General pharmacokinetic model for drugs exhibiting target-mediated drug disposition

J Pharmacokinet Pharmacodyn. 2001 Dec;28(6):507-32. doi: 10.1023/a:1014414520282.


Drugs that bind with high affinity and to a significant extent (relative to dose) to a pharmacologic target such as an enzyme, receptor, or transporter may exhibit nonlinear pharmacokinetic (PK) behavior. Processes such as receptor-mediated endocytosis may result in drug elimination. A general PK model for characterizing such behavior is described and explored through computer simulations and applications to several therapeutic agents. Simulations show that model predicted plasma concentration vs. time profiles are expected to be polyexponential with steeper distribution phases for lower doses and similar terminal disposition phases. Noncompartmental parameters always show apparent Vss and CL(D) decreasing with dose, but apparent clearance decreases only when the binding process produces drug elimination. The proposed model well captured the time-course of drug concentrations for the aldose reductase inhibitor imirestat, the endothelin receptor antagonist bosentan, and recombinant human interferon-beta 1a. This type of model has a mechanistic basis and considerable utility for fully describing the kinetics for various doses of relevant drugs.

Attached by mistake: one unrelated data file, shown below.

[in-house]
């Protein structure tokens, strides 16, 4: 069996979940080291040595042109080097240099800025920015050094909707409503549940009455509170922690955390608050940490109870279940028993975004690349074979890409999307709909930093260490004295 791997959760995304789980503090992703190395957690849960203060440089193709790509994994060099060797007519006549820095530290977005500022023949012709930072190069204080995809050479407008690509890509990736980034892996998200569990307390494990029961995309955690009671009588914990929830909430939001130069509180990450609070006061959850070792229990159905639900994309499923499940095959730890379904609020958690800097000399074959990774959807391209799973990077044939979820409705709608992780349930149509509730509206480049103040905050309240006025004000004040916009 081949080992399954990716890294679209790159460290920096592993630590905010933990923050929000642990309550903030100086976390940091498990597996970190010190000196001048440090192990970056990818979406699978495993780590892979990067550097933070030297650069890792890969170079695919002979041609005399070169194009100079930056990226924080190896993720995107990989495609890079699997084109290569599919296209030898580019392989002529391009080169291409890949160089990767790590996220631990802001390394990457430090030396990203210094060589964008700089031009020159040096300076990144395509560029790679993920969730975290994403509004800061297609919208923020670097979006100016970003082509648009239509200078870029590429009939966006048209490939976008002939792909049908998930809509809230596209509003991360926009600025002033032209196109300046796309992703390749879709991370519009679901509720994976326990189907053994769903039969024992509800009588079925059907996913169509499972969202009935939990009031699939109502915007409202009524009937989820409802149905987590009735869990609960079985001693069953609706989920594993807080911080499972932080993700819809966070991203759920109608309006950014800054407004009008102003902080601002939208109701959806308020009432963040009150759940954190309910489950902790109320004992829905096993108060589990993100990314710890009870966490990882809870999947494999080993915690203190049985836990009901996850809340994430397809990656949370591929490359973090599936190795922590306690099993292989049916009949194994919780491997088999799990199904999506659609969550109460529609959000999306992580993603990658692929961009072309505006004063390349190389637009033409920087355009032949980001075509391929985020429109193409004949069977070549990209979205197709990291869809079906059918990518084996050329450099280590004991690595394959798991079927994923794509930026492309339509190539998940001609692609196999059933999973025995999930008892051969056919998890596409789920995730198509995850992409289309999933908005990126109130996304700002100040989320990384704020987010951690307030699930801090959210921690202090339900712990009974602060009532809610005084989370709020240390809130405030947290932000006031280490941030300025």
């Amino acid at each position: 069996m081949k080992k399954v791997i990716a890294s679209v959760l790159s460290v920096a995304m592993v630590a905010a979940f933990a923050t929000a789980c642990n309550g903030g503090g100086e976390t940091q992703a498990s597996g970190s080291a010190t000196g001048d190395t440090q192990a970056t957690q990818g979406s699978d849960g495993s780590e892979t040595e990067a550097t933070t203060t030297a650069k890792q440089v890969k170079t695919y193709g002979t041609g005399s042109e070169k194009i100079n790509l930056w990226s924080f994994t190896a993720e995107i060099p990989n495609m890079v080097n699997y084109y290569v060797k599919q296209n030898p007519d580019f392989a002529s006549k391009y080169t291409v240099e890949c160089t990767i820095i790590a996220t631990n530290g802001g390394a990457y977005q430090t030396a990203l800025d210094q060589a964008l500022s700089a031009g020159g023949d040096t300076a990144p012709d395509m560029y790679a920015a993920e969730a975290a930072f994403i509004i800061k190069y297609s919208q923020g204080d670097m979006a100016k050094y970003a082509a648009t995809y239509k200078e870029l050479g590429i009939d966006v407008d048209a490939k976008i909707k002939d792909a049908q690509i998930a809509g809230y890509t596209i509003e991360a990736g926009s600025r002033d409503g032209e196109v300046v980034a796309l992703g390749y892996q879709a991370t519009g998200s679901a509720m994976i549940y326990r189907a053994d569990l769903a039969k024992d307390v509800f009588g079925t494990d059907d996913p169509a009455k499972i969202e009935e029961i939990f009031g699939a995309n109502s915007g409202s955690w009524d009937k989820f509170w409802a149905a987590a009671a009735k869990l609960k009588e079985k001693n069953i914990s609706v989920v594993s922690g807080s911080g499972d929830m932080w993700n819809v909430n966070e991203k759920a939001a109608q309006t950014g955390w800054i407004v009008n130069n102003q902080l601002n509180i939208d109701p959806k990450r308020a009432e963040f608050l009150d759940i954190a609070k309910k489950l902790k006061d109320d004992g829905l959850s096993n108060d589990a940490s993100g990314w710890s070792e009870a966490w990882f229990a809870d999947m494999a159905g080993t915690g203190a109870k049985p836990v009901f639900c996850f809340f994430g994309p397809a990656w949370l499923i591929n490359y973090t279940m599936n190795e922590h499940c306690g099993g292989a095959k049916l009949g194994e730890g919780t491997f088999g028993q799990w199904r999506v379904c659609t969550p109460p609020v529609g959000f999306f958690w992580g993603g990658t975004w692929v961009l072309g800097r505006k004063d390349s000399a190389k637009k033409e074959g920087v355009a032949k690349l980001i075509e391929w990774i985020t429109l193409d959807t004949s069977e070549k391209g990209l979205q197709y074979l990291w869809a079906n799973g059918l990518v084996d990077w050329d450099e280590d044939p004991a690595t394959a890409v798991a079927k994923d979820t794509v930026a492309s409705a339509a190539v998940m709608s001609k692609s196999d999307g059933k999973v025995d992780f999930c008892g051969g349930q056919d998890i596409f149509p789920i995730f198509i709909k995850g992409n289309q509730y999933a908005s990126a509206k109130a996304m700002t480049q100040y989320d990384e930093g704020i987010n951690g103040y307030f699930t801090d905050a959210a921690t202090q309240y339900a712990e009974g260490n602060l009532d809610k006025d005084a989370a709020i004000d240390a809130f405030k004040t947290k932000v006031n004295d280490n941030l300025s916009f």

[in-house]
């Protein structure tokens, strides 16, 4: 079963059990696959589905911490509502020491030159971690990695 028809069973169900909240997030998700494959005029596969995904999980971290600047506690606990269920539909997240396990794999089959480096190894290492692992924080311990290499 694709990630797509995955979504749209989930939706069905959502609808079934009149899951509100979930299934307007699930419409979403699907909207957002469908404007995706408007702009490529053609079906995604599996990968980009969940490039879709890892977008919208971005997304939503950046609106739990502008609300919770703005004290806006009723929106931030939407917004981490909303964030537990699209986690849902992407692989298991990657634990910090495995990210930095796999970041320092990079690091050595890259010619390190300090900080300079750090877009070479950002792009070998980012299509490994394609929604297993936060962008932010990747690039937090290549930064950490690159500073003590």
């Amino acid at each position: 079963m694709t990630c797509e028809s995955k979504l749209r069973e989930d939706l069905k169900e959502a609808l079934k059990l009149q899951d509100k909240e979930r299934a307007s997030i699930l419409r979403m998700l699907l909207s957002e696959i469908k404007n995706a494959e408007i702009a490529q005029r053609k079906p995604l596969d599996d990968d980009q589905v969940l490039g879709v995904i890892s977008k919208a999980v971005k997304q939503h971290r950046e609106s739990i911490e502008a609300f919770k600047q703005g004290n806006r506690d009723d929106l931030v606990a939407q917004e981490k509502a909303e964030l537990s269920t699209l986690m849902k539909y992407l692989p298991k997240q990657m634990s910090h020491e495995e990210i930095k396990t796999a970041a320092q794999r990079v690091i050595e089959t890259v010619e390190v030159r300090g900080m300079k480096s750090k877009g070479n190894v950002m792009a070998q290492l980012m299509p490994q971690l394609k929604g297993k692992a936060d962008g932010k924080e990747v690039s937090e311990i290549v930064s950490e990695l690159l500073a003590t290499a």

Publication types

  • Research Support, Non-U.S. Gov't
  • Research Support, U.S. Gov't, P.H.S.

MeSH terms

  • Bosentan
  • Dose-Response Relationship, Drug
  • Drug Delivery Systems / methods
  • Drug Delivery Systems / statistics & numerical data*
  • Drug Evaluation, Preclinical / methods
  • Drug Evaluation, Preclinical / statistics & numerical data
  • Fluorenes / blood
  • Fluorenes / pharmacokinetics
  • Humans
  • Hydantoins / blood
  • Hydantoins / pharmacokinetics
  • Interferon-beta / blood
  • Interferon-beta / pharmacokinetics
  • Male
  • Models, Chemical*
  • Nonlinear Dynamics
  • Pharmacokinetics*
  • Sulfonamides / blood
  • Sulfonamides / pharmacokinetics


  • Fluorenes
  • Hydantoins
  • Sulfonamides
  • imirestat
  • Interferon-beta
  • Bosentan